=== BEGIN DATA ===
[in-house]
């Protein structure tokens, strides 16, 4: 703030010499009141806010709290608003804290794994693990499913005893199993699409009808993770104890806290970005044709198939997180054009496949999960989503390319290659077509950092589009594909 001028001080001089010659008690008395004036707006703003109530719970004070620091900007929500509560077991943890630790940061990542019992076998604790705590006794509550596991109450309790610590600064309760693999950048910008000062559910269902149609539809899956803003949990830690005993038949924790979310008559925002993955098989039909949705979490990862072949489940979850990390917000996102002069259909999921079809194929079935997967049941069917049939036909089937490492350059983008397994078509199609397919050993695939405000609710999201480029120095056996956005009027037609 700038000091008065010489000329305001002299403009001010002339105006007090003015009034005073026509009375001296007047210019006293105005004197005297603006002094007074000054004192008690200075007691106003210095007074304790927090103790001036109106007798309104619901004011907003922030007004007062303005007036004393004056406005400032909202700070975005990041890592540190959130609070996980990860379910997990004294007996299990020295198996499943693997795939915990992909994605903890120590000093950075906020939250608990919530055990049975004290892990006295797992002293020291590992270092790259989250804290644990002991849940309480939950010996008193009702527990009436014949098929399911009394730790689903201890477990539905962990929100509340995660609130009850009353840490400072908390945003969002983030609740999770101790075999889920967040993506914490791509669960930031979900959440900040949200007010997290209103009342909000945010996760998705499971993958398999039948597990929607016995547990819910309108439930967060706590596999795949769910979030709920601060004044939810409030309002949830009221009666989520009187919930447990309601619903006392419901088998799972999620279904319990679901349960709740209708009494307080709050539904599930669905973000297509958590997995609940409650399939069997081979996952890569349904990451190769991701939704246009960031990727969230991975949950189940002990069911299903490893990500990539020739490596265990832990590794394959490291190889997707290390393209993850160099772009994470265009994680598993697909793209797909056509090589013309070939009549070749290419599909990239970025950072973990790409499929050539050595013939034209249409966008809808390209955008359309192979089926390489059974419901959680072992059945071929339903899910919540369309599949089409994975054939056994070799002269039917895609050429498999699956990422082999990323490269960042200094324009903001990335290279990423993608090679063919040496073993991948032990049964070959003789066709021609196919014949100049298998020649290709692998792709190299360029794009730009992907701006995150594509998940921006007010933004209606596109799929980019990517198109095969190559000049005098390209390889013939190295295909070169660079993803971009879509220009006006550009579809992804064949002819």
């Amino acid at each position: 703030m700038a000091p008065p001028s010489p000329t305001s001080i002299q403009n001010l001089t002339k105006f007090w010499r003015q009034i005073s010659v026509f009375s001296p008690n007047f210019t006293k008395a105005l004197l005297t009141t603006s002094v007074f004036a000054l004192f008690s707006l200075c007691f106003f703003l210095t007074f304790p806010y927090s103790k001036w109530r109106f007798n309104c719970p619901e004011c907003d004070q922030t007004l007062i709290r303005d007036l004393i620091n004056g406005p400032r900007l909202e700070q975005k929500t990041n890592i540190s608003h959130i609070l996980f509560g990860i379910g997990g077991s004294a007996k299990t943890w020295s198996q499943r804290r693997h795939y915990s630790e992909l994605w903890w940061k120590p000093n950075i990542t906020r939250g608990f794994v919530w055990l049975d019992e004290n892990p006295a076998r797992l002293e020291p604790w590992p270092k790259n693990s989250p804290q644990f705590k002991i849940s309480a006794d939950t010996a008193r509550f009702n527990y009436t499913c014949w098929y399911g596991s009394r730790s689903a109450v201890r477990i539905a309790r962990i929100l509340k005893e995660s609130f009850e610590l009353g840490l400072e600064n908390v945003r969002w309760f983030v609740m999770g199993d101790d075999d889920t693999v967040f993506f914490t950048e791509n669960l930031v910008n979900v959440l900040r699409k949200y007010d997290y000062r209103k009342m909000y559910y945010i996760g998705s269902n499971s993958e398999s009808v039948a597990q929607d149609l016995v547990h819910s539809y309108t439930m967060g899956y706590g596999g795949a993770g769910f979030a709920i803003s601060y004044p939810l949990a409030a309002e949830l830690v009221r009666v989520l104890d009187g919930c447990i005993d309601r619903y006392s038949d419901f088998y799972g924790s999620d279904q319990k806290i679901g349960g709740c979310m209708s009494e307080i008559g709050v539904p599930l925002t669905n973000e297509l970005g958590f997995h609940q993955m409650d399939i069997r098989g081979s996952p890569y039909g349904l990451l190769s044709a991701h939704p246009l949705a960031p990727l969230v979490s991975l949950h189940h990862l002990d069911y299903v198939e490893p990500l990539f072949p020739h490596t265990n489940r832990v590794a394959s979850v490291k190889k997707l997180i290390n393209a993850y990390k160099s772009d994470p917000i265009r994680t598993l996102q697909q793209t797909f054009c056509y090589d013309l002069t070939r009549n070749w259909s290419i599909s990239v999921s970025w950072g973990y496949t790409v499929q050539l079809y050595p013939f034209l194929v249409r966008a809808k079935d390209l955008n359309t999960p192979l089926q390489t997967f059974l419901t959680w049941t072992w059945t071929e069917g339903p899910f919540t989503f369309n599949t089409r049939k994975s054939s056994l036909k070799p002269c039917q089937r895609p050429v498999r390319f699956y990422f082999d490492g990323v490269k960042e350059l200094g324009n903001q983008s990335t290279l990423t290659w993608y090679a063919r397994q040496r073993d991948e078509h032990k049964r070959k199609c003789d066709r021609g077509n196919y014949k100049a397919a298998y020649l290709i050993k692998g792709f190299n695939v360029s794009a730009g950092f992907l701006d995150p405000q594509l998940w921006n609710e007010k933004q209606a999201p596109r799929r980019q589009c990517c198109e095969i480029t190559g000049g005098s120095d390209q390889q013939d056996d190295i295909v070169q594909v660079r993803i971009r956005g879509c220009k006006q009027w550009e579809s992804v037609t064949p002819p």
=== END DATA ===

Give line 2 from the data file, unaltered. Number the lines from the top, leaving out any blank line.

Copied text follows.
């Protein structure tokens, strides 16, 4: 703030010499009141806010709290608003804290794994693990499913005893199993699409009808993770104890806290970005044709198939997180054009496949999960989503390319290659077509950092589009594909 001028001080001089010659008690008395004036707006703003109530719970004070620091900007929500509560077991943890630790940061990542019992076998604790705590006794509550596991109450309790610590600064309760693999950048910008000062559910269902149609539809899956803003949990830690005993038949924790979310008559925002993955098989039909949705979490990862072949489940979850990390917000996102002069259909999921079809194929079935997967049941069917049939036909089937490492350059983008397994078509199609397919050993695939405000609710999201480029120095056996956005009027037609 700038000091008065010489000329305001002299403009001010002339105006007090003015009034005073026509009375001296007047210019006293105005004197005297603006002094007074000054004192008690200075007691106003210095007074304790927090103790001036109106007798309104619901004011907003922030007004007062303005007036004393004056406005400032909202700070975005990041890592540190959130609070996980990860379910997990004294007996299990020295198996499943693997795939915990992909994605903890120590000093950075906020939250608990919530055990049975004290892990006295797992002293020291590992270092790259989250804290644990002991849940309480939950010996008193009702527990009436014949098929399911009394730790689903201890477990539905962990929100509340995660609130009850009353840490400072908390945003969002983030609740999770101790075999889920967040993506914490791509669960930031979900959440900040949200007010997290209103009342909000945010996760998705499971993958398999039948597990929607016995547990819910309108439930967060706590596999795949769910979030709920601060004044939810409030309002949830009221009666989520009187919930447990309601619903006392419901088998799972999620279904319990679901349960709740209708009494307080709050539904599930669905973000297509958590997995609940409650399939069997081979996952890569349904990451190769991701939704246009960031990727969230991975949950189940002990069911299903490893990500990539020739490596265990832990590794394959490291190889997707290390393209993850160099772009994470265009994680598993697909793209797909056509090589013309070939009549070749290419599909990239970025950072973990790409499929050539050595013939034209249409966008809808390209955008359309192979089926390489059974419901959680072992059945071929339903899910919540369309599949089409994975054939056994070799002269039917895609050429498999699956990422082999990323490269960042200094324009903001990335290279990423993608090679063919040496073993991948032990049964070959003789066709021609196919014949100049298998020649290709692998792709190299360029794009730009992907701006995150594509998940921006007010933004209606596109799929980019990517198109095969190559000049005098390209390889013939190295295909070169660079993803971009879509220009006006550009579809992804064949002819």